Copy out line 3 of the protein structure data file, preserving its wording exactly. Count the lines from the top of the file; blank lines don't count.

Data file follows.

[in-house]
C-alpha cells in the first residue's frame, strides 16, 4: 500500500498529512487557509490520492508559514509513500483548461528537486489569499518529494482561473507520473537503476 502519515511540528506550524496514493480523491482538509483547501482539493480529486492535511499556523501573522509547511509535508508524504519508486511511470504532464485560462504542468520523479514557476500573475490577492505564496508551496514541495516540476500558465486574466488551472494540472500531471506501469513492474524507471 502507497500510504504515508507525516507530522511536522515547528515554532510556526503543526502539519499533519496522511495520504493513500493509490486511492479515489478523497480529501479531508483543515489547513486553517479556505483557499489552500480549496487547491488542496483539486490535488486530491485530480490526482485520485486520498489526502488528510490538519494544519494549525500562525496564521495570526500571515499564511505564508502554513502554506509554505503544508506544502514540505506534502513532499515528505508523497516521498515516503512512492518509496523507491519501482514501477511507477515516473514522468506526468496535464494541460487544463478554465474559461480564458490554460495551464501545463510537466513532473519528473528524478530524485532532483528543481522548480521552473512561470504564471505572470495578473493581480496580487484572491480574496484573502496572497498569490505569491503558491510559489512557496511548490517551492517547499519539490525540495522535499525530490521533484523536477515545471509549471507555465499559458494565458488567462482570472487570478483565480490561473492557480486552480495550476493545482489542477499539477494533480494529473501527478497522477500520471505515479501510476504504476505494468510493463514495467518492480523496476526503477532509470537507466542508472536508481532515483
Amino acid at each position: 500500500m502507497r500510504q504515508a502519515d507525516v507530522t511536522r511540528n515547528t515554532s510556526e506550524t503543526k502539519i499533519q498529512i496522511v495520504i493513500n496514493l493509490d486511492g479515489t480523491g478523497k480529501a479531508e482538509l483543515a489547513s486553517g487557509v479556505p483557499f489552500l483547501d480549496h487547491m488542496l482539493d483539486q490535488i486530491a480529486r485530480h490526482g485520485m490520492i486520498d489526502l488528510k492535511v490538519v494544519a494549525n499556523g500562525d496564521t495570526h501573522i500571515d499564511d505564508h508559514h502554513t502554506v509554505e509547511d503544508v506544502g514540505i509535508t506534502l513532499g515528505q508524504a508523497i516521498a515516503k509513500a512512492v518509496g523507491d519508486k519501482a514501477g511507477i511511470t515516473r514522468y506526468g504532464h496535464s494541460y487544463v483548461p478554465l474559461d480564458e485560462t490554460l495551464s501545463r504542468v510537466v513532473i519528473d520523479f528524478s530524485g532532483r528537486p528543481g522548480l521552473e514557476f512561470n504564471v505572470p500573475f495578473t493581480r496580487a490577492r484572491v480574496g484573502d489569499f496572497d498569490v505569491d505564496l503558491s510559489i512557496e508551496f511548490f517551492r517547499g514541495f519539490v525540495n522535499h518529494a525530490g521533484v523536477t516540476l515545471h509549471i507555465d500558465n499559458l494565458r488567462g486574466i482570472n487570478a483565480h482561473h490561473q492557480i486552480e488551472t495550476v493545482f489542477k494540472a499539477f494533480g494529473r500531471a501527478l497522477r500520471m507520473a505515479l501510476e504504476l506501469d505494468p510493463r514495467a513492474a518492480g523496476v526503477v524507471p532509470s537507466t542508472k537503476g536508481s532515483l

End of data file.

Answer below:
Amino acid at each position: 500500500m502507497r500510504q504515508a502519515d507525516v507530522t511536522r511540528n515547528t515554532s510556526e506550524t503543526k502539519i499533519q498529512i496522511v495520504i493513500n496514493l493509490d486511492g479515489t480523491g478523497k480529501a479531508e482538509l483543515a489547513s486553517g487557509v479556505p483557499f489552500l483547501d480549496h487547491m488542496l482539493d483539486q490535488i486530491a480529486r485530480h490526482g485520485m490520492i486520498d489526502l488528510k492535511v490538519v494544519a494549525n499556523g500562525d496564521t495570526h501573522i500571515d499564511d505564508h508559514h502554513t502554506v509554505e509547511d503544508v506544502g514540505i509535508t506534502l513532499g515528505q508524504a508523497i516521498a515516503k509513500a512512492v518509496g523507491d519508486k519501482a514501477g511507477i511511470t515516473r514522468y506526468g504532464h496535464s494541460y487544463v483548461p478554465l474559461d480564458e485560462t490554460l495551464s501545463r504542468v510537466v513532473i519528473d520523479f528524478s530524485g532532483r528537486p528543481g522548480l521552473e514557476f512561470n504564471v505572470p500573475f495578473t493581480r496580487a490577492r484572491v480574496g484573502d489569499f496572497d498569490v505569491d505564496l503558491s510559489i512557496e508551496f511548490f517551492r517547499g514541495f519539490v525540495n522535499h518529494a525530490g521533484v523536477t516540476l515545471h509549471i507555465d500558465n499559458l494565458r488567462g486574466i482570472n487570478a483565480h482561473h490561473q492557480i486552480e488551472t495550476v493545482f489542477k494540472a499539477f494533480g494529473r500531471a501527478l497522477r500520471m507520473a505515479l501510476e504504476l506501469d505494468p510493463r514495467a513492474a518492480g523496476v526503477v524507471p532509470s537507466t542508472k537503476g536508481s532515483l